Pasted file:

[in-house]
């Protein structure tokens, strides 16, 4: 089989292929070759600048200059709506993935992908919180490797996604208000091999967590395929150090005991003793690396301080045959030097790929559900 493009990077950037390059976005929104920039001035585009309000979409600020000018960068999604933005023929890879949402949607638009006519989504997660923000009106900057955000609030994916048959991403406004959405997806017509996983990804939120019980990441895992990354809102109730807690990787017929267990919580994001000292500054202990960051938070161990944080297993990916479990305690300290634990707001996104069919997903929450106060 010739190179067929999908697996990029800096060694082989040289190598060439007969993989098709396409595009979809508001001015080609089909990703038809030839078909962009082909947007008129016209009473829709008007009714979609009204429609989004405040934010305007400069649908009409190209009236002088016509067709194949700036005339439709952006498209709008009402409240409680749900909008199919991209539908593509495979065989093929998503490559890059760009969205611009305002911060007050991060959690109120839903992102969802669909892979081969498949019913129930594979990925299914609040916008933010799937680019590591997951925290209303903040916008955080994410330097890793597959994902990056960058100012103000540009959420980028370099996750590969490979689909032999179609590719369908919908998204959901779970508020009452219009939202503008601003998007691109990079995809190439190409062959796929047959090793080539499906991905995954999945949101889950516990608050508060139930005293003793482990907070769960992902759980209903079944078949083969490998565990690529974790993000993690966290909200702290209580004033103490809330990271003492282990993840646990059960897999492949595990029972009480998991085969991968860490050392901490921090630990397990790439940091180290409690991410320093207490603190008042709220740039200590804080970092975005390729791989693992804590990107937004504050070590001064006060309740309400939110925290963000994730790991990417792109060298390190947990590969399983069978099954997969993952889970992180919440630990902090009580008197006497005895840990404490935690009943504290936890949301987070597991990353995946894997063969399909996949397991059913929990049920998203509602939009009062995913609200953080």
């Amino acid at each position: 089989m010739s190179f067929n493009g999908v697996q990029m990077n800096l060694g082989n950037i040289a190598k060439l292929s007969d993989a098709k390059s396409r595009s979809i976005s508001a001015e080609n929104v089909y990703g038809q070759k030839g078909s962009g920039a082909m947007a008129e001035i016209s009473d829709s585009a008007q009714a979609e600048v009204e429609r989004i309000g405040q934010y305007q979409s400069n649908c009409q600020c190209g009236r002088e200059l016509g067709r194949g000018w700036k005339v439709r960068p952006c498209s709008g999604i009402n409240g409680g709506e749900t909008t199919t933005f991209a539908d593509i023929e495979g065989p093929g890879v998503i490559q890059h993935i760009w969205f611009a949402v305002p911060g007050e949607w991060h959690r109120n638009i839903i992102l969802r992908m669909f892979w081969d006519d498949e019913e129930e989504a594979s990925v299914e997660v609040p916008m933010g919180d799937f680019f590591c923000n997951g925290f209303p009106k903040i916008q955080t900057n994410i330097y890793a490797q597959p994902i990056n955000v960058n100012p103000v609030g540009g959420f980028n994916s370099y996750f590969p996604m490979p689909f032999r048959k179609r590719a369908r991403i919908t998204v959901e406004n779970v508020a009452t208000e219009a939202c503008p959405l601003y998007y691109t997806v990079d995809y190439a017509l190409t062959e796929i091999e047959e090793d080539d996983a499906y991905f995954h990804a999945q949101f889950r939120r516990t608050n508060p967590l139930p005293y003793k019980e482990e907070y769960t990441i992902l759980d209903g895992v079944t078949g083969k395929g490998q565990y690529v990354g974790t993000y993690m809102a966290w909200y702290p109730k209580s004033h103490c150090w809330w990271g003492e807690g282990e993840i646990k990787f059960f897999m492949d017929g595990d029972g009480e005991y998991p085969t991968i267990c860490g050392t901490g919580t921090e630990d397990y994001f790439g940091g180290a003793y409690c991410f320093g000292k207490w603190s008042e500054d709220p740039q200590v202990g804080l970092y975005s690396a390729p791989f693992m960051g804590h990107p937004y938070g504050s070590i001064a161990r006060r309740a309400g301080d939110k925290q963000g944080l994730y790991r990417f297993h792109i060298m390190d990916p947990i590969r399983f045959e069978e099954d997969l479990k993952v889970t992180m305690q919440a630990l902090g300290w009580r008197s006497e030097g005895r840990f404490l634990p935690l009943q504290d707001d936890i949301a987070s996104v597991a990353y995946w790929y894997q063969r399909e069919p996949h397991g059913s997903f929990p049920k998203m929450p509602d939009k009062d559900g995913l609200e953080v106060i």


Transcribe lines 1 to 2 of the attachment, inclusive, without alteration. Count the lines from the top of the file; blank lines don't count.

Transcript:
[in-house]
């Protein structure tokens, strides 16, 4: 089989292929070759600048200059709506993935992908919180490797996604208000091999967590395929150090005991003793690396301080045959030097790929559900 493009990077950037390059976005929104920039001035585009309000979409600020000018960068999604933005023929890879949402949607638009006519989504997660923000009106900057955000609030994916048959991403406004959405997806017509996983990804939120019980990441895992990354809102109730807690990787017929267990919580994001000292500054202990960051938070161990944080297993990916479990305690300290634990707001996104069919997903929450106060 010739190179067929999908697996990029800096060694082989040289190598060439007969993989098709396409595009979809508001001015080609089909990703038809030839078909962009082909947007008129016209009473829709008007009714979609009204429609989004405040934010305007400069649908009409190209009236002088016509067709194949700036005339439709952006498209709008009402409240409680749900909008199919991209539908593509495979065989093929998503490559890059760009969205611009305002911060007050991060959690109120839903992102969802669909892979081969498949019913129930594979990925299914609040916008933010799937680019590591997951925290209303903040916008955080994410330097890793597959994902990056960058100012103000540009959420980028370099996750590969490979689909032999179609590719369908919908998204959901779970508020009452219009939202503008601003998007691109990079995809190439190409062959796929047959090793080539499906991905995954999945949101889950516990608050508060139930005293003793482990907070769960992902759980209903079944078949083969490998565990690529974790993000993690966290909200702290209580004033103490809330990271003492282990993840646990059960897999492949595990029972009480998991085969991968860490050392901490921090630990397990790439940091180290409690991410320093207490603190008042709220740039200590804080970092975005390729791989693992804590990107937004504050070590001064006060309740309400939110925290963000994730790991990417792109060298390190947990590969399983069978099954997969993952889970992180919440630990902090009580008197006497005895840990404490935690009943504290936890949301987070597991990353995946894997063969399909996949397991059913929990049920998203509602939009009062995913609200953080």